Your heart. It is a muscle that performs a lot of work every day. Its beating is what keeps a person alive. But what if that beating is not normal? It could be a heart rhythm disorder.

Irregular heartbeats are common, affecting about three million people each year. The heart has a kind of electrical system that causes it to beat. Essentially, any rhythm that does not follow the normal conduction system can be considered a heart rhythm disorder. An abnormal rhythm means the heart beats can be too slow, too fast, irregular, or “ectopic,” which are small changes in an otherwise normal rhythm that are usually harmless. It can occur in the atrium, the top chamber of the heart, or in the ventricle, also known as the bottom chamber.

Common rhythm disorders

Some of the common rhythm disorders are:

  • Atrial fibrillation: irregular heartbeats that follow no specific pattern
  • Supraventricular tachycardia: fast regular rhythm, usually more than 100 beats per minute while at rest 
  • Bradycardia: slow heart rate, usually less than 40 beats per minute
  • Ventricular tachycardia: fast heart beats arising from the ventricle, usually more than 100 beats per minute.
  • Premature beats: Extra beats that can arise from anywhere in the heart chambers, which can sometimes cause symptoms

Some rhythm disorders may be genetic, meaning they may be inherited from your parents. Others may happen spontaneously or as a result of another underlying medical condition.

Diagnosing a rhythm disorder

A doctor can sometimes detect a rhythm disorder through a physical exam. However, most of the time, it may be necessary to refer a patient for a type of test known as an electrocardiogram.

Other patients may need to use a Holter monitor, a battery-operated device that measures your heart’s rate and rhythm over a longer period. This provides your doctor with a clear picture of how your heart functions.

Implantable cardiac devices may be required for some patients. Sometimes, an electrophysiology study can be performed, and may be used in combination with medications to identify underlying rhythm disorders. You can learn more about our cardiac testing and diagnostics here.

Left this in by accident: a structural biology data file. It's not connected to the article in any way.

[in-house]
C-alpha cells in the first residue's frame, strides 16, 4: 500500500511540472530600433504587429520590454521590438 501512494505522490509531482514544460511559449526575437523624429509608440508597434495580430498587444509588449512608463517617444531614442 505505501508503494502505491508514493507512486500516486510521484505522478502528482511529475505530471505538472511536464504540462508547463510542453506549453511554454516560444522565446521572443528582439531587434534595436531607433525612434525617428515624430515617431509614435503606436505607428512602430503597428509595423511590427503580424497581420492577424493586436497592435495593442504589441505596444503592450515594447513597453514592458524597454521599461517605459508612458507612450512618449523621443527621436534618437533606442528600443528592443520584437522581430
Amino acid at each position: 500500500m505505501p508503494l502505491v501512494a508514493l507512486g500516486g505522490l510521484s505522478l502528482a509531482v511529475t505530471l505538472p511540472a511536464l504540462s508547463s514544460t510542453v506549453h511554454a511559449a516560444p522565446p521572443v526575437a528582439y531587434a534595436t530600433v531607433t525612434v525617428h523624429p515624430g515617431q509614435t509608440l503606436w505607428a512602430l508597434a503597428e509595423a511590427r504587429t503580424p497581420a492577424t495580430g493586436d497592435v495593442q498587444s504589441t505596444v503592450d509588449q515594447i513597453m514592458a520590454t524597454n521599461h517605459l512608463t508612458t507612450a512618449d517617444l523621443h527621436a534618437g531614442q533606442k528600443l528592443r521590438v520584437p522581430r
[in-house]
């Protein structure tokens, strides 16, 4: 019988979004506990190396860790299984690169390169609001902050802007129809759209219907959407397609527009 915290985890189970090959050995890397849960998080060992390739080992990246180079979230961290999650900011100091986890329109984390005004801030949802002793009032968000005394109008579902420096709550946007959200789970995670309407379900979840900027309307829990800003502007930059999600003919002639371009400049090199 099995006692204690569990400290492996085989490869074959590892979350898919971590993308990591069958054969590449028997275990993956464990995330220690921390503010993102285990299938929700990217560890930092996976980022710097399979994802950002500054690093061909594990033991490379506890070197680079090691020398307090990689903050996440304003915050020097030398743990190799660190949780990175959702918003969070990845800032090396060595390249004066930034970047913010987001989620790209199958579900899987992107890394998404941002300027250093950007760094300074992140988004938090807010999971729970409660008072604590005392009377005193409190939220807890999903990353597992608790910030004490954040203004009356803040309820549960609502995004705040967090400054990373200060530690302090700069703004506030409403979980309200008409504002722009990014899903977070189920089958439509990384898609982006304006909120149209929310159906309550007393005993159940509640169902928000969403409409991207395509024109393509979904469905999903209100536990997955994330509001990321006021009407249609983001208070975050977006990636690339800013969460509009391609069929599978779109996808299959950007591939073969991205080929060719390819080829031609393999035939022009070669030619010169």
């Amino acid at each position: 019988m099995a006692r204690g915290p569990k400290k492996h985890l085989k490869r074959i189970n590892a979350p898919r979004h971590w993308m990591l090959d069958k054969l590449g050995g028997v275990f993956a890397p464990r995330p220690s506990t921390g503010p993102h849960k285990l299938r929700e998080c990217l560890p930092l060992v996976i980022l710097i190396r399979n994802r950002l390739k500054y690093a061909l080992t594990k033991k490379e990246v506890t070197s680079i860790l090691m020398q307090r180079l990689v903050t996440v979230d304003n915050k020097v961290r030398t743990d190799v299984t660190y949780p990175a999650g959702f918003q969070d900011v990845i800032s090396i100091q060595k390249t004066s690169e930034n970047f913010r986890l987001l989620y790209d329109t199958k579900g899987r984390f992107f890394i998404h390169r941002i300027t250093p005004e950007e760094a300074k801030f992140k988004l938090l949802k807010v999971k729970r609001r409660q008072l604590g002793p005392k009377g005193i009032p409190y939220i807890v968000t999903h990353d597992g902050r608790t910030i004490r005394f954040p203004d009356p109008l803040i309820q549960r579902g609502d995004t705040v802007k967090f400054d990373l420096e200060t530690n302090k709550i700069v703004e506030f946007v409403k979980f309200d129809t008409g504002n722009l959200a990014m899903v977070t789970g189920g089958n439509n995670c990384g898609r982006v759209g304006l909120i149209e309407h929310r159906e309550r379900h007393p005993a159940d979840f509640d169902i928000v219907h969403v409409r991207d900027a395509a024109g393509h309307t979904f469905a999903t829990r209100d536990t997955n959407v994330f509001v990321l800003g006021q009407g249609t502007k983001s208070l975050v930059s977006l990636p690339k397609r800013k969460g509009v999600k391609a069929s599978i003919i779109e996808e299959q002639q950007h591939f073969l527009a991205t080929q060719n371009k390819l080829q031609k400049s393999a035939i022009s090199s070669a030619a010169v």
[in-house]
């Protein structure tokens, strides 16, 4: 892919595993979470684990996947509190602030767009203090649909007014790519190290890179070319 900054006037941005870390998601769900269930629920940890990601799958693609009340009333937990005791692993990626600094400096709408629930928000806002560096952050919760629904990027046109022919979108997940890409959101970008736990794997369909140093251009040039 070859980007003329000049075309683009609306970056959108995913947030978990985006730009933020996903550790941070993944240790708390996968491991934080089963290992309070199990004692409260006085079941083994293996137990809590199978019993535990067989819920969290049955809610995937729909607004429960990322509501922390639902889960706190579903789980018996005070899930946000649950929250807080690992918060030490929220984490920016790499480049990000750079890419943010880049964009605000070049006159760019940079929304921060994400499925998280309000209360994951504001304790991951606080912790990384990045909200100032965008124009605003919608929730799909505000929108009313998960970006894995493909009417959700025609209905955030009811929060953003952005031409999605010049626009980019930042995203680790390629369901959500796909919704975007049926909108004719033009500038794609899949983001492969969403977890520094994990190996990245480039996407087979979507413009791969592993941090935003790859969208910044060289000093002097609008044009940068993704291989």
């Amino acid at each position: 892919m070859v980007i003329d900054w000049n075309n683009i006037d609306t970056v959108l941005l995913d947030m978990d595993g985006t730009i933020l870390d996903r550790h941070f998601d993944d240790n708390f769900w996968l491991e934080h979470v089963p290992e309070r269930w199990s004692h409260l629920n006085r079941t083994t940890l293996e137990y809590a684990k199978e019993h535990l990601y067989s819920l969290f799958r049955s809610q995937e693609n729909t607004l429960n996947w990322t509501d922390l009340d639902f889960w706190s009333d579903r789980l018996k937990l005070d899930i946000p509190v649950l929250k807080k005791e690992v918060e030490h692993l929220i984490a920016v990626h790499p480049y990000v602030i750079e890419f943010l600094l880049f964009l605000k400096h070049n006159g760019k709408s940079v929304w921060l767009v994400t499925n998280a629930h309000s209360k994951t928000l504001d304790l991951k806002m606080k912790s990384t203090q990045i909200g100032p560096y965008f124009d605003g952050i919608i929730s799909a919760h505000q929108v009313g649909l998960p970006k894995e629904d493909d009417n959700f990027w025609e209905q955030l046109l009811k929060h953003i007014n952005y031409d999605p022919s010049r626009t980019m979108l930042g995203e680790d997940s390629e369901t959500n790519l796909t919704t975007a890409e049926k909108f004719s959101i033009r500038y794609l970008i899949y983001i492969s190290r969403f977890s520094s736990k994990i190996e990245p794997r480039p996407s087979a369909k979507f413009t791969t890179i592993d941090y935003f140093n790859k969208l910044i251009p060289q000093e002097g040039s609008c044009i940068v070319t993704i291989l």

The symptoms

Symptoms may vary from one person to another. Some patients may have no symptoms at all, while others may have symptoms of a rhythm disorder. Some of the more common symptoms are:

  • palpitation
  • lightheadedness
  • dizziness
  • syncope (fainting)
  • chest pain
  • shortness of breath
  • fatigue

Treating heart rhythm disorders

If the heart rhythm disorder is benign and the patient has no symptoms, routine monitoring is generally an effective approach. For some patients, medications can be used to treat some of the rhythm disorders if symptoms are present. Other patients may require additional treatments, which might include a procedure called catheter ablation. Some may also benefit from devices that regulate your heart rhythm for certain disorders.

Living with a rhythm disorder

There may not be a health impact for patients who have a benign rhythm disorder, which allows them to continue living a normal life.  Sometimes, however, rhythm disorders can cause symptoms or come with detrimental effects. Syncope, stroke, heart failure, and cardiac death are some of the more serious results of a rhythm disorder. For those patients, medication, devices, or certain procedures may improve their quality of life.

If you think you may have an irregular heartbeat, we can help. Learn more about the Lifespan Cardiovascular Institute.


Michael Wu, MD

Dr. Michael Wu is a cardiologist specializing in electrophysiology at the Lifespan Cardiovascular Institute.